One more. There was a man that God sent to come ahead of Jesus, to prepare people for His coming. His name was John the Baptist. Surely if anyone didn’t have any questions, it would be him, right? Wrong.

Go to Matthew 11. Matthew writes, “After Jesus had finished instructing his twelve disciples, he went on from there to teach and preach in the towns of Galilee.

When John, who was in prison, heard about the deeds of the Messiah, he sent his disciples to ask him, “Are you the one who is to come, or should we expect someone else?” (Matthew 11:1-3, NIV)

John the Baptist had proclaimed that Jesus was the Son of God. But now that he is in prison, nothing seems to make sense anymore. And in his doubt and despair, he asked an extremely dangerous question. “Jesus, are you the one who is to come? Are you really the Son of God?”

Think about these three questions that people asked Jesus.

“What is truth?”

“How can someone be born again?”

“Are you the one?”

You know what these questions are? They are dangerous. These are honest, hard questions that come from the depth of your soul. And these are the very questions that people asked Jesus. And these are also the very same questions that you’re not allowed to ask in a lot of churches today. Anybody else see a problem with that?

You know what we see from these accounts, and from so many other times when people asked Jesus questions? We see that the questions didn’t scare Him. Jesus isn’t afraid of our questions. Your hard, honest, real questions don’t scare Him. They don’t offend Him.

And they don’t scare or offend us here at Connect, either. So maybe your next step is to just commit to come to church. Bring your questions. Bring your doubts. Bring your skepticism. But just commit to come to church.

When you look at church attendance statistics among Christians nationwide, it’s actually pretty troubling. The average Christian now goes to church once or twice a month. And since every month has at least four Sundays, that means that people who are considered to be committed Christians are at church 50% of the time or less.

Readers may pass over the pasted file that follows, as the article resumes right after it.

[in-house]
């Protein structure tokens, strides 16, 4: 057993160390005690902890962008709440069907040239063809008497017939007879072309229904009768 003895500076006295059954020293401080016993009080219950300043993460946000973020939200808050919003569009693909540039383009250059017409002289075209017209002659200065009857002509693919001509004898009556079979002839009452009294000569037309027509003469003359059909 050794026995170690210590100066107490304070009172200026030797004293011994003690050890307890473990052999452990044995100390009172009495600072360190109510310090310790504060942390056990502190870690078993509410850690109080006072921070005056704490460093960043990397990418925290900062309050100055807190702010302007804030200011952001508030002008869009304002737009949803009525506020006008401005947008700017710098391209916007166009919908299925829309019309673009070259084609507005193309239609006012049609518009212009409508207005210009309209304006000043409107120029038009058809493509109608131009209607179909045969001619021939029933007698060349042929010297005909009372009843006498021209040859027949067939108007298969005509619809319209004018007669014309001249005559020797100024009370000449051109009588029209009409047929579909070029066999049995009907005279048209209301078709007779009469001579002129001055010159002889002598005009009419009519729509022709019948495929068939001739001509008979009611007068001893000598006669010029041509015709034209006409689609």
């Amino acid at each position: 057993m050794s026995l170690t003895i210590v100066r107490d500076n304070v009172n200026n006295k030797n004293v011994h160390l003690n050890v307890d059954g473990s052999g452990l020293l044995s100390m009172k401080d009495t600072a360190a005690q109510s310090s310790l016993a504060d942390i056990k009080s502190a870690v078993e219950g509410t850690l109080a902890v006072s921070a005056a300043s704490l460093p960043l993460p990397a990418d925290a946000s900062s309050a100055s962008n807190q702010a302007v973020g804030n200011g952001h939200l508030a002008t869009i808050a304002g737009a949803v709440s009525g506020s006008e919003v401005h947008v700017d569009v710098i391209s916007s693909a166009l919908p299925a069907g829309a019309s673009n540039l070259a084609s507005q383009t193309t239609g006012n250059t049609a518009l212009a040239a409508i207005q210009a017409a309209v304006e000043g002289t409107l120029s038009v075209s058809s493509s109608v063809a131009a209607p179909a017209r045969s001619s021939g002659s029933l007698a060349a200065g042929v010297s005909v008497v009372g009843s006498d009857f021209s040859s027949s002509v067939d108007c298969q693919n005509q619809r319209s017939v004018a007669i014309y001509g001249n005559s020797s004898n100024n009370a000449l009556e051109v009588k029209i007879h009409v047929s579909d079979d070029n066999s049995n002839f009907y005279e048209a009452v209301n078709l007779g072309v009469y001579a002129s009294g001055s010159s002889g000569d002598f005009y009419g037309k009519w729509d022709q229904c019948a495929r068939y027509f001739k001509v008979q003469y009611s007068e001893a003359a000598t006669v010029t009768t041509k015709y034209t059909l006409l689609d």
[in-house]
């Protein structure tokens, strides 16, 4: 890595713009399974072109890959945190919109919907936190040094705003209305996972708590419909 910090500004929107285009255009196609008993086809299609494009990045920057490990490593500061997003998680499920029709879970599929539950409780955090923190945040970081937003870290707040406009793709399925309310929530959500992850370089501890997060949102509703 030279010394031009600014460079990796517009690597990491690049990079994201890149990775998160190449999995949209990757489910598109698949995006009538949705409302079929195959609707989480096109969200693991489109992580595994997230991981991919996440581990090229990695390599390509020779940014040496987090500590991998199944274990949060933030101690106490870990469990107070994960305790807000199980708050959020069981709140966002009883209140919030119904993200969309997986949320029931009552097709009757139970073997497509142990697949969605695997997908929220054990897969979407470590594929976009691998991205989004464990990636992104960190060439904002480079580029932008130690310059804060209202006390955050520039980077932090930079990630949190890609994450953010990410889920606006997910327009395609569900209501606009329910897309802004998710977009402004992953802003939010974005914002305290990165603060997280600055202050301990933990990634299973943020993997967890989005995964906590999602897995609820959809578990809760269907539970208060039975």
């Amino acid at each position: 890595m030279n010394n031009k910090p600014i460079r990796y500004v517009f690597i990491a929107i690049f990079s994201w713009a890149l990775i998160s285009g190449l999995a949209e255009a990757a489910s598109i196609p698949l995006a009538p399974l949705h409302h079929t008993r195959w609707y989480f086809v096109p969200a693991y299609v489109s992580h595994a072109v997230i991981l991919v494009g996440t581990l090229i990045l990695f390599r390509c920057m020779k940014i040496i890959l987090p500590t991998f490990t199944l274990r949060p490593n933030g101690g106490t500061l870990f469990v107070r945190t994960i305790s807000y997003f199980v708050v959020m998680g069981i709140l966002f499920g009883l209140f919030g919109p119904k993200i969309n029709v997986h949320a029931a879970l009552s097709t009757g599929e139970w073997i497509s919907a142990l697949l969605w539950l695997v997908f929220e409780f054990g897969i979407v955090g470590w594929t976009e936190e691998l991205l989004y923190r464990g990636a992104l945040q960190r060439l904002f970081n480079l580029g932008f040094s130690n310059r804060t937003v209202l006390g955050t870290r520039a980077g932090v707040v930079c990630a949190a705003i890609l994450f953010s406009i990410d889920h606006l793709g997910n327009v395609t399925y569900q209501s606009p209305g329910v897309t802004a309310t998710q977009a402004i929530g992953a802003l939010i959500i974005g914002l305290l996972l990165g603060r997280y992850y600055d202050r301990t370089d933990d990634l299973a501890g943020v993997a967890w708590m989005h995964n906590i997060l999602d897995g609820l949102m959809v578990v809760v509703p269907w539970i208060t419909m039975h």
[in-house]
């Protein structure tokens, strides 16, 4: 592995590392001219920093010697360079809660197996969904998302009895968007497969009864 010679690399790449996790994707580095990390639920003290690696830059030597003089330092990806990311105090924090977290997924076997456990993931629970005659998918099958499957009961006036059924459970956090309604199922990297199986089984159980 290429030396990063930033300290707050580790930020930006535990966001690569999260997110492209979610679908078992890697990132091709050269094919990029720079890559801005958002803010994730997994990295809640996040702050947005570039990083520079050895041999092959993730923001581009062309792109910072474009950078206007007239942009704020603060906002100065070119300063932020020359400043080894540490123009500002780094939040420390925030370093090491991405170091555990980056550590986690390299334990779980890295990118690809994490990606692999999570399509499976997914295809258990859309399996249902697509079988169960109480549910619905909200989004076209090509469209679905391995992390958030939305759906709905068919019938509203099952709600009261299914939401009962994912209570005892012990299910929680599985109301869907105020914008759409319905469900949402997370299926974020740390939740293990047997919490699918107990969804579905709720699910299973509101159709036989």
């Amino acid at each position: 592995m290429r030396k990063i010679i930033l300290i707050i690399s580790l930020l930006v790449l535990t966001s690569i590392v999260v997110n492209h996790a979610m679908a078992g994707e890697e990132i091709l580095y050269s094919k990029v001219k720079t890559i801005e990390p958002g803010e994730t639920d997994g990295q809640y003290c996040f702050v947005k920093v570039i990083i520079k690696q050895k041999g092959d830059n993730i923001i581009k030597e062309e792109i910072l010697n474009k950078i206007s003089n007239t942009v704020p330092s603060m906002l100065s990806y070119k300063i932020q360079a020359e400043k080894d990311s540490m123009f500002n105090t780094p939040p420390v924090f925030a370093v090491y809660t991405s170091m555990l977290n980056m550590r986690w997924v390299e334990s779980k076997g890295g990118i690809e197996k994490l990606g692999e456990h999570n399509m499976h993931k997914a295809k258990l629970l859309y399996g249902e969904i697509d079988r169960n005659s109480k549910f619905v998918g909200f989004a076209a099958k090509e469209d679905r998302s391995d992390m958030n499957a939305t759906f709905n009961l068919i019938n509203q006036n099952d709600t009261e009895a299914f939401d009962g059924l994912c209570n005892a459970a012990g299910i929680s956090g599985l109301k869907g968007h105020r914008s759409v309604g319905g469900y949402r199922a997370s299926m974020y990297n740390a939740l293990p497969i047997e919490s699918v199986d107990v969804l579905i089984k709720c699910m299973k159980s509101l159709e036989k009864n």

Here’s why that’s a problem. Here’s what the Apostle Paul said about the church in the book of 1 Timothy. He called the church “…the church of the living God, the pillar and foundation of the truth.” (1 Timothy 3:15b, NIV)

If the church is the pillar and foundation of the truth, that means the church is the place where God speaks. It is where we encounter Him. It is where we receive hope. It is where we experience His grace.

Do you only want to be part of that 50% of the time?

Look, like I’ve said before, life happens. I get it. I understand that kids get sick. I understand family vacations happen this time of year. I get all of that. But can we be honest? Those things are the exception, not the rule. If you are a committed Christ-follower, being an active, vibrant part of the church of the living God is not optional. If you think it is, then show me your Scripture to back it up. I have a feeling I’ll be waiting a long time.

But what if you’re not a Christian? What if you’re a seeker, like we’ve been talking about this morning? What does this have to do with you? Everything.

If the church is “the pillar and foundation of the truth” like Paul said, then it is THE place where you want to bring your questions and your doubts. But if Paul was wrong about the church, then you can walk away. But guess what? There’s only one way to find out, and that’s to commit to come to church. To see it for yourself. And if you’re seeking to see who Jesus is, there’s really no better way to do that than through the church.